“Designed by Apple in California. Assembled in China.”
This is Apple’s eight-word business plan found on the back of your iPhone. This business plan has made Apple the most valuable company in the world with $500 billion in market capitalization. As the article, “New World Order,” described in the July/August 2014 “Foreign Affairs” notes, we are living in an age of economic and technological megatrends. This growth of technology and globalization will change our lives and will deeply affect the job opportunities of our children.
These changes will continue a 30-year trend where the nation’s and the world’s wealth will continue to flow to the pockets of a few and out of the pockets of the poor and middle class.
The old Economics 101 model was, “Technological progress will lift all boats equally, making all workers more productive and hence more valuable.” The new economic model is one where, “Superstar-based technical change is upending the global economy.”
I have a digital scanner on my copy machine, which is able to duplicate data that can be sent at virtually zero cost in seconds to almost anywhere in the world via email. This is an example of the rapid exchange of not only ideas, but also productivity. This type of productivity creates “winner-takes-all or winner-takes-most” markets.
The increasing use of automation and robotics, 3-D printing and artificial intelligence will mean the least skilled in this country and in developing nations will be the most deeply affected and harmed by these changes.
The last three words of Apple’s eight-word business plan are being transformed in front of us. Cheap labor being performed in China, Southeast Asia and Latin America is being “re-shored” to America, but with machines doing the work, not humans.
The “Foreign Affairs” article uses the example of Instagram, a photo sharing application. Fourteen people created the company without needing many unskilled workers or even much money. The idea went viral. After a year and a half, the company sold for $750 million! Ironically, Kodak, a photo company that at its height employed 145,000 and had billions in assets, went bankrupt near the same time.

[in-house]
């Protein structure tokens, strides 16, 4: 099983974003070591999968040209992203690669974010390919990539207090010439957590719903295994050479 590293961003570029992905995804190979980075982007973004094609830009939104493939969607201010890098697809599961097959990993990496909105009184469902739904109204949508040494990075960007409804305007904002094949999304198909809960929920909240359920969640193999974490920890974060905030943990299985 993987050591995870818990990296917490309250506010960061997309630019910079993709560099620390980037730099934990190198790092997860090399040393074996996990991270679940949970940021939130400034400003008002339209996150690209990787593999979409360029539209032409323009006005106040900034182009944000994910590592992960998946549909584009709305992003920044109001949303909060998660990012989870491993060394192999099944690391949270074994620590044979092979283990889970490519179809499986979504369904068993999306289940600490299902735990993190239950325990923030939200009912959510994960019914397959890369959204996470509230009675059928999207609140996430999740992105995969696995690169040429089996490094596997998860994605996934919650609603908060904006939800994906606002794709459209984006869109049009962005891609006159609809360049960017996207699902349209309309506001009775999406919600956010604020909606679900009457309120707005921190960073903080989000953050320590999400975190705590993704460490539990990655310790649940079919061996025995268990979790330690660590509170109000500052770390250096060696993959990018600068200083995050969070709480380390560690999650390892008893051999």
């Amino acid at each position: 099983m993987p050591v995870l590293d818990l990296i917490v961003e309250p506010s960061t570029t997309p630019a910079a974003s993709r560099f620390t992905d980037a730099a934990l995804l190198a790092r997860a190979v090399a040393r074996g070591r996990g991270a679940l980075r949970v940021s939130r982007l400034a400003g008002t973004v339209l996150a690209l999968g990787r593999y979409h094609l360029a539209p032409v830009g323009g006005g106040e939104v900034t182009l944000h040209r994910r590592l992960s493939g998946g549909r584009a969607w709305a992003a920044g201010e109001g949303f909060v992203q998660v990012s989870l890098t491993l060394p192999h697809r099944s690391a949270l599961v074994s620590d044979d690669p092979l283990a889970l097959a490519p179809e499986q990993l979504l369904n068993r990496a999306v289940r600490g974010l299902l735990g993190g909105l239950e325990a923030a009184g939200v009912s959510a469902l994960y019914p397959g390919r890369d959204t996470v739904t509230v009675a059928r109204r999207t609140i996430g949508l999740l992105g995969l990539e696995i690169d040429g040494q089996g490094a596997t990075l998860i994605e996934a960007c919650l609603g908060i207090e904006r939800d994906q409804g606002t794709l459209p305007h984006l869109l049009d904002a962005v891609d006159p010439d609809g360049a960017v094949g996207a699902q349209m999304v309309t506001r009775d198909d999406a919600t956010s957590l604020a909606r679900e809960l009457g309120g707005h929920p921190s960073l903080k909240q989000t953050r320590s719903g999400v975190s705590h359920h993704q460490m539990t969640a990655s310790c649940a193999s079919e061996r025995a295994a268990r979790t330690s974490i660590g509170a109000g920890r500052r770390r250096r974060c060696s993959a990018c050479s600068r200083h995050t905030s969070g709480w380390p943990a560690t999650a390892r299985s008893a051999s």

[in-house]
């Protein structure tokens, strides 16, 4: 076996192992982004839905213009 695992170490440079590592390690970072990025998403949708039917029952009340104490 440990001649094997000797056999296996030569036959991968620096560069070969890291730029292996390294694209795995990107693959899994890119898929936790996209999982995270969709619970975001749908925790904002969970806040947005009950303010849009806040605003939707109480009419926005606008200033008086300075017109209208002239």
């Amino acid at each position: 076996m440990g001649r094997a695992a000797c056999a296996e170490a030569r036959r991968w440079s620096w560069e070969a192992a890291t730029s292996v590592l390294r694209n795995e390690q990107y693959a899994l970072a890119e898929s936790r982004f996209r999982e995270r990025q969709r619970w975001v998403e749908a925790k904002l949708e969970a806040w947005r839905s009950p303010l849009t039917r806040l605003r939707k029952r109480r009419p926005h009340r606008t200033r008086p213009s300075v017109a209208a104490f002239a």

A few superstars make millions, while the masses salaries stagnate and/or their jobs disappear. This is true in sports and music, as well as on the Internet. As time passes, more of the economy is being transformed by the developing technology: retail, manufacturing, finance and marketing. “And sure enough, the United States today features one of the world’s highest levels of real GDP per capita – even as its median income has essentially stagnated for two decades,” the article states.
This brings up a troubling question: Who will be able to afford to buy these newly developed products if jobs disappear and incomes continue to stagnate?
These changes are likely to be permanent and pervasive. Trying to prepare for these changes for both our children and ourselves is challenging for the best of us. Those who have fewer opportunities and resources, both financially and educationally, will be hurt the most.
Schools will need to change as competition from more cheaply paid graduates in other parts of the world make it even more difficult to find jobs in the U.S. High-quality education, health care and retirement security must be addressed to avoid increasing the gap between the haves and have-nots. To ignore this issue is to invite political and economic unrest.
According to the authors, the strategy to combat these enormous technological shifts is “intellectually simple, but politically difficult”: increase basic research in health, science and technology, in education and fix our decaying infrastructure; roads, sanitation, energy and communications. These would give this nation long-term economic growth to make the necessary adjustments.
Perhaps the McCleary decision requiring full funding of K-12 education will help Washington state keep up with these trends, if only the Legislature will comply.
The first step in this process is to understand the rapid changes taking place in front of us that are often too close to see clearly. Not facing reality will see a continuation of the increasing gap between those who are doing well in our society and those who are left behind. To do nothing is to invite more of the same.
Rich Elfers is a history instructor at Green River Community College and former Enumclaw City Council member.